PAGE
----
Up next you have to decide if you are going to go with the exposed engine option or the “buttoned up” nose option.  When I bought the kit I intended to show the engine exposed, but the more I looked at pictures of the Stuka the more its notched, ungainly nose grew on me.  I thus skipped over the engine portion and assembled the nose cowling panels, which went together without a hitch.  Airfix provides parts to let you choose if the chin radiator’s flaps are open or closed.  The kit also provides the exhaust stubs of the early B-1 versions, but there are parts in the box for later versions as well (as it turns out there are a whole slew of parts in the box not called out in the instructions – not only are more versions obviously coming from Airfix, but those extra parts can be put to good use).   

            With my airframe looking good it was on to the Stuka’s trademark-spatted landing gear.  Once again Airfix gives you plenty of thoughtful options.  First, you can add the “siren props” (they’re not called out in the instructions, but they’re in the box), just the siren hubs, or no sirens at all.  There are also two sets of tires, weighted and not weighted.  Lastly you have the option of showing the landing gear compressed as if the aircraft is on the ground, or extended like it is flying - very nice.  I added the sirens (you can’t have a Stuka without sirens…) and went with the “sitting on the ground” options.

            Moving on to the wing flaps, Airfix once again provides two different options, horizontal and deployed.  The last step before painting was to decide what to do with the canopy.  Airfix gives you two more choices here, a one-piece canopy depicting everything closed up, or multiple canopies letting you show things opened up – more on this later.  Opting for the latter approach, I masked and glued the front windscreen into place and then stuffed the cockpit full of tissue paper.  And with that, it was off to the spray booth for some spirited Stuka painting. 


Painting & Markings:  Tamiya Surface Primer remains my primer of choice and once applied, revealed some areas that needed further work.  There were sink marks here and there that I didn’t notice before, so those were filled and sanded.  Tamiya XF-69 NATO Black was next used to pre-shade all of the panel lines.  The lower surfaces were then sprayed Tamiya XF-23 Light Blue to represent RLM 65.

            I have long struggled with finding a shade of RLM 71 Dunkelgrun that I thought “looked right” (without knowing what the actual color really looked like of course…).  In the past I have used Testors’ version but always thought it looked too light and gray.  I have tried mixing up my own Tamiya shade, but that seemed to be too brown.  Getting the feeling that I was making this harder than it needed to be, for this project I finally just added a couple of drops of Black and RAF Dark Earth to the Testors RLM 71 and called it a day. 

            Once the RLM 71 was dry I masked it off, using the kit’s instructions as a guide.  Tamiya XF-27 Black Green was then used for the RLM 70 color, and then the walkways, tires, and exhausts were picked out by hand.

            The next step was a coat of Future sprayed onto the areas to receive decals, which worked just fine with Walthers Solvaset.  Once they had all set I sealed them with another coat of Future.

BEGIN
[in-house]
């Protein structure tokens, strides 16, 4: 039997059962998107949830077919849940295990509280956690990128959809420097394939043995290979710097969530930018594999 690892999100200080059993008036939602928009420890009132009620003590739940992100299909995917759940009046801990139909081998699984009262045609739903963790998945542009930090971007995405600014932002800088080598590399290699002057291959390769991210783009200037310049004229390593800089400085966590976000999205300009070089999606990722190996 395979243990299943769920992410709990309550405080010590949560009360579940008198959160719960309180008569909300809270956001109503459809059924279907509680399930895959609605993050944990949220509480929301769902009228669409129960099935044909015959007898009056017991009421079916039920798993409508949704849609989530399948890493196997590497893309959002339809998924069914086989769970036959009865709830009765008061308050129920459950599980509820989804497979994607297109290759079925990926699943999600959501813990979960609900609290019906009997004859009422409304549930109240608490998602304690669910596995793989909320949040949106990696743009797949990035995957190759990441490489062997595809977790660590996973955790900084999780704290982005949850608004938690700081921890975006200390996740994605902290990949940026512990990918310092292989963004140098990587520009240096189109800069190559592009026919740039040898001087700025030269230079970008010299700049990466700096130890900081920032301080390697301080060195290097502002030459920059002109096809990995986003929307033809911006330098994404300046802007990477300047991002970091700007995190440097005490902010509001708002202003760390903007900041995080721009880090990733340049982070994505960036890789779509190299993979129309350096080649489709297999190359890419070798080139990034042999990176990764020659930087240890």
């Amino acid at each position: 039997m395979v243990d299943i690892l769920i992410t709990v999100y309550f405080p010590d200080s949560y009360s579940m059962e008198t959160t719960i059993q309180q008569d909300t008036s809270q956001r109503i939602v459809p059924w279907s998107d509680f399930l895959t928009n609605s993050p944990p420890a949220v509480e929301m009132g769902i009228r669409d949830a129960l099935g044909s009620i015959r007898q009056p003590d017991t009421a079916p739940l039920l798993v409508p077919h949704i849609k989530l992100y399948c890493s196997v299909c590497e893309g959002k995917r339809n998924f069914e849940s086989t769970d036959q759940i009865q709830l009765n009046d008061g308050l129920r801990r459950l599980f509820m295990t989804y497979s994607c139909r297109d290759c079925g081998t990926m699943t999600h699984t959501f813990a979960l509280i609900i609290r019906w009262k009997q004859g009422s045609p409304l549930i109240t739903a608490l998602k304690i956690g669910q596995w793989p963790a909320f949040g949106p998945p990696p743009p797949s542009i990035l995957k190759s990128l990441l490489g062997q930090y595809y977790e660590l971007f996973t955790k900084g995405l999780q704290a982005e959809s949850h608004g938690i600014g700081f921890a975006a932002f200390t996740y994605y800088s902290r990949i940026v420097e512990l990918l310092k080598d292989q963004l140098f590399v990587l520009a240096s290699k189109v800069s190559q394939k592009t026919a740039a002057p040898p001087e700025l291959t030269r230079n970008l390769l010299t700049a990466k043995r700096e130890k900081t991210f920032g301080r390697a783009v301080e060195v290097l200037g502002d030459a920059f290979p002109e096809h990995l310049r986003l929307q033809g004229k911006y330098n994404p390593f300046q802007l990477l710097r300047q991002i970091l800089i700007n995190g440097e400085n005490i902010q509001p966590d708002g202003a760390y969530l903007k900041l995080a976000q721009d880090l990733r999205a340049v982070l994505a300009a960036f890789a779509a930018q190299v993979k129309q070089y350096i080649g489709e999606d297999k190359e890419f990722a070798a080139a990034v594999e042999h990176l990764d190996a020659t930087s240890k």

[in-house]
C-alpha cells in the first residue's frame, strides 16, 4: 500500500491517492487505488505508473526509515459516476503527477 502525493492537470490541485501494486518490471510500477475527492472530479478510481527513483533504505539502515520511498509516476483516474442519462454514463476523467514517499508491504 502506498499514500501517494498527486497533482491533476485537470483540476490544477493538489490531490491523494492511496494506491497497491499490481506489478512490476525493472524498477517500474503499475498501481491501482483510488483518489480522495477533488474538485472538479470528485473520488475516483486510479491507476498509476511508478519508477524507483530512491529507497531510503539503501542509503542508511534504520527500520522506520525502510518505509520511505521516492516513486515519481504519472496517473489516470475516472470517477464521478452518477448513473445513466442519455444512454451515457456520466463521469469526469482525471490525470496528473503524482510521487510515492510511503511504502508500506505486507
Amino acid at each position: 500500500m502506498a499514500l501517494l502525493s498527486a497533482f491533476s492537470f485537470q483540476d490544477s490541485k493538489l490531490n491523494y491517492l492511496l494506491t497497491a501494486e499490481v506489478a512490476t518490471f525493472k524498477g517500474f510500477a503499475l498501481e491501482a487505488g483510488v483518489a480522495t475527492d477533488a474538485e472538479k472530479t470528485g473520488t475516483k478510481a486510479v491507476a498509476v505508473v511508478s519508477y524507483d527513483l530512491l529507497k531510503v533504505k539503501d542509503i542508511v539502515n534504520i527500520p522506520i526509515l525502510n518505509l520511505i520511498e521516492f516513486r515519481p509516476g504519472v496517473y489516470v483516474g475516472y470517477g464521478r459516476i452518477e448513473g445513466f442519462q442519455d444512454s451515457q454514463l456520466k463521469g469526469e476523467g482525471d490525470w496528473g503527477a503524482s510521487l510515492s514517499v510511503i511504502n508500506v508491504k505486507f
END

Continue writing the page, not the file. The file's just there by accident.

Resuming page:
The first weathering step was a panel line wash using Mig Productions Dark Wash.  This was followed by airbrushing a very thin mix of 50/50 Tamiya XF-69 NATO Black/Tamiya XF-64 Red Brown onto the panel lines and around the engine exhausts and machine guns.  A coat of Testors Lacquer Flat Finish (actually two coats – whenever I look at the model the next day after the first coat I always see areas I missed) was used to tone things down. 

            Some Tamiya XF-52 Flat Earth was airbrushed onto the tires and spats to dirty them up, and then the prop was sprayed Tamiya XF-27 with Tamiya XF-5 Flat Green for the tip.  Some light paint chipping was done with a Silver Berol pencil.  And with that it was time for the final bits – and that canopy…


Finishing Up:  As said before, other reviewers have stated that the only real problem with the kit is Airfix’s approach to the canopy.  I can confirm that those other reviewers are in fact, correct.  The one-piece canopy is fine, but if you want to see your interior detail and opt for the multiple canopy section approach, beware that the middle two sections are molded as one piece.  The result is that they don’t look very accurate, and painting the framing of the “underneath” section has to be done from inside the canopy, and thus doesn’t look very good. 

            Airfix should really have done the right thing and molded all four canopy sections as separate pieces - after all, they molded three of them separately, what’s one more?  After some vigorous internal debate (and scotch) I purchased a Squadron set (meant for a Hasegawa Stuka) and proceeded with that.  Going that route was not without its headaches however – I had to do a little scratch building to get the Squadron sections to look right.  The whole process was a bit frustrating to be sure.

With the canopy unpleasantry behind me, I attached the remaining pitot tubes and antennas, and the model was done.


Conclusions:  Canopy issues aside, I definitely recommend this kit.  The model looks great once complete, and the fit and detail of the parts was overall very good.  The number of options in the box makes us modelers happy, and I like some of the small touches in the kit like the high quality instructions and the innovative approach to the kit layout.  I look forward to what else Airfix has in store for us in the future.



-  Osprey Publications, Combat Aircraft #1, “Junkers Ju 87 Stukageschwader 1937-41”

-  Squadron/Signal Publications, Aircraft in Action #73, “Ju 87 Stuka in Action”

-  Wikipedia, the Online Encyclopedia